Wrapping the canvas, sketching with charcoal, drawing, and adding colors… The students are busy creating art with the guidance of their teachers at the Regong Art Academy in Tongren County of Huangnan Tibetan Autonomous Prefecture, Qinghai Province.
The Regong Art Academy was founded in 2006. Located in Wutun Village, Longwu Town, in Tongren County of Qinghai Province, the academy specializes in China’s intangible cultural heritage as well as the research, training, creation, and sales of fine art in Regong.
There are 180 national-level artisans and experts at the academy producing over six thousand works of Thangka art annually. There are also 632 pieces of antique Thangka art from the Ming Dynasty and Qing Dynasty, and artwork from national-level master artists on-site.
Tongren County is an impoverished region in Qinghai. To reduce poverty for the Tibetan residents of Qinghai, Tongren County is trying to use Regong art as a poverty-reduction enterprise and to help local herders overcome poverty via this unique channel.
According to Tashi Dangzhou, the manager of the Regong Art Tradition Institute, ever since November of 2010, the academy has organized almost one hundred impoverished herders from the six Tibetan prefectures in Qinghai to participate in five years of free Thangka art training, so as to give the local herders a valuable skill, increase their income, and to help promote and pass on the art of Regong Thangka art.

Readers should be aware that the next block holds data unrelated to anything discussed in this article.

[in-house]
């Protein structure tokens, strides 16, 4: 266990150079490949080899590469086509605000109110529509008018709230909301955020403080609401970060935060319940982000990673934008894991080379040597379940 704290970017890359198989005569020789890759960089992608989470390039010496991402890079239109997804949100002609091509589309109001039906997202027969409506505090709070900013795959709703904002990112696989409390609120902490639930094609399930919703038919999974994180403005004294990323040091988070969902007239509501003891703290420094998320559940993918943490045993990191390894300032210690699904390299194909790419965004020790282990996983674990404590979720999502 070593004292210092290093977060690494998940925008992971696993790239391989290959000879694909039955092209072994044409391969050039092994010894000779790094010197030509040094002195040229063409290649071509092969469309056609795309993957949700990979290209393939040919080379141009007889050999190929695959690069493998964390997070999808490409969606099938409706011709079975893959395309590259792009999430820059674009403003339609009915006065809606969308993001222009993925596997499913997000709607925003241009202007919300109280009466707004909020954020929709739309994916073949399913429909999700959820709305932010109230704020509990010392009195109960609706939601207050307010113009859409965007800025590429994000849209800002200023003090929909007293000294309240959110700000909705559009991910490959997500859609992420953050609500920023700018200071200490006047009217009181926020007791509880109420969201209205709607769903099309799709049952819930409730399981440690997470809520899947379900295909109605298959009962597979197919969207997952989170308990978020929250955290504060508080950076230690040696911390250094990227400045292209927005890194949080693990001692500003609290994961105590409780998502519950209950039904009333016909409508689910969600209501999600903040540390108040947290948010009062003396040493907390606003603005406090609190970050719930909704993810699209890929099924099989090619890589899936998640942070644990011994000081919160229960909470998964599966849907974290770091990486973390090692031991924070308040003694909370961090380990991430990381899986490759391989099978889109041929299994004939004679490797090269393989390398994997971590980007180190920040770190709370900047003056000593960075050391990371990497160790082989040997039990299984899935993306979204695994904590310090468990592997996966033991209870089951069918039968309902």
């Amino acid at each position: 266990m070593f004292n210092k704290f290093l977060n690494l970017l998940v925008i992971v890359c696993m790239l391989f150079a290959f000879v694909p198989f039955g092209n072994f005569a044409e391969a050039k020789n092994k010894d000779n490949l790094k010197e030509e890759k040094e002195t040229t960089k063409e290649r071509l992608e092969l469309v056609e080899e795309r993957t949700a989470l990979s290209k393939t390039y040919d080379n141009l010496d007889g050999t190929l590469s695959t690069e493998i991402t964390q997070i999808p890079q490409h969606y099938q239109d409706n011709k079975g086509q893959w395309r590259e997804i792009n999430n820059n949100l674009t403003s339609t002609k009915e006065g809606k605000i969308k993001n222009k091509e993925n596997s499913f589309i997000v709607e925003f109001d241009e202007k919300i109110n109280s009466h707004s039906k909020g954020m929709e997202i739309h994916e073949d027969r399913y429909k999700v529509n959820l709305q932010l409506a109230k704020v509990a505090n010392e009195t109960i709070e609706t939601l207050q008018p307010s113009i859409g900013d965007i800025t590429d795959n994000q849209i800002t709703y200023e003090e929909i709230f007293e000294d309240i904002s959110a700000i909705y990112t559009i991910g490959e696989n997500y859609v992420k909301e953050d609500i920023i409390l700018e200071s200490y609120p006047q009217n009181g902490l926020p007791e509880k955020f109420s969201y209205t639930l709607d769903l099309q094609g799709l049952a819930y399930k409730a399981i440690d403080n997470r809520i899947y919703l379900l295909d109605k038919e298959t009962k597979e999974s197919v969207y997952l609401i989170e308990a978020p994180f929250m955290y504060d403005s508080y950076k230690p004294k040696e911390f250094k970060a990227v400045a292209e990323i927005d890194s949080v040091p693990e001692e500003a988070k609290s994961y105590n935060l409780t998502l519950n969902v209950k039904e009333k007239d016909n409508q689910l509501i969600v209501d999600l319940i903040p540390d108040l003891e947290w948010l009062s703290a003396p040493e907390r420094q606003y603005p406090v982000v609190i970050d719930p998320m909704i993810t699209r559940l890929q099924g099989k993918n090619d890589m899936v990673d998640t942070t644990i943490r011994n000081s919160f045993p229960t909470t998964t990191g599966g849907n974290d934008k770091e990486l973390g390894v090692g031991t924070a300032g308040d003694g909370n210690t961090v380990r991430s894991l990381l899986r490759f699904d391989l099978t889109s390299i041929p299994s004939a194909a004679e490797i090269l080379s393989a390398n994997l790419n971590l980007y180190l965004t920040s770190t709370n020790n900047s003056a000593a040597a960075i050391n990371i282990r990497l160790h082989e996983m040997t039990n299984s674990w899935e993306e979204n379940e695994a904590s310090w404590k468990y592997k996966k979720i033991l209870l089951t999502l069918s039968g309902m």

Jiuxie, a 22-year-old student, has already lived at the academy for seven years. He was a struggling herder from Nengke Township in Jainca County of Qinghai Province. He recalled, “Seven years ago, my family was really poor. We made only about two thousand yuan every year, and barely lived with the income from a few cows and sheep. When the Regong Art Academy was calling for students from impoverished backgrounds, my foster parents decided to send me here to learn Thangka art. I could learn something useful and make money for the family with my work. I’m so grateful to the school for the opportunity.” Said Jiuxie, who has already become a teacher of Thangka art. “In 2014, after finishing five years of school, I decided to stay to teach, and hopefully pass on this skill to more poor kids in the Tibetan area.”
"Drawing Thangka not only calms me down, when I become good at it, I could get rich from it too. Drawing Thangka is hard work though, you have to sit the whole day and your legs would get numb.” Teachers from the art academy now make over 100 thousand yuan a year. Huayang, a student at the academy, said as he created a work of art. “That is my goal too. I want to earn a high salary in the future, and help continue the tradition of Regong art.”
Tashi Dangzhou said, “Nowadays, many Thangka pieces from our students are shown in Thangka art exhibitions and sold abroad. According to some estimates, about 10% of our work is sold to overseas. A good piece of Thangka art could sell for 50 thousand to 450 thousand yuan internationally. The higher the price, the more money the students could make, and when they make more money, they’d be able to leave poverty behind.”
Li Zhanguo, Deputy Bureau Chief of the Poverty Reduction Bureau in Tongren County explained that, as the only national-level historical culture town in Qinghai Province, Tongren County has incredibly deep cultural resources. Regong’s traditional art is well-known in China, especially its Thangka because of its intricate workmanship and vivid colors. Training from the master artisans have enabled the kids from impoverished Tibetan families in Qinghai to acquire a valuable skill and make a good income. As of now, over 100 kids have been educated at the academy and are now making a good living with their new skill.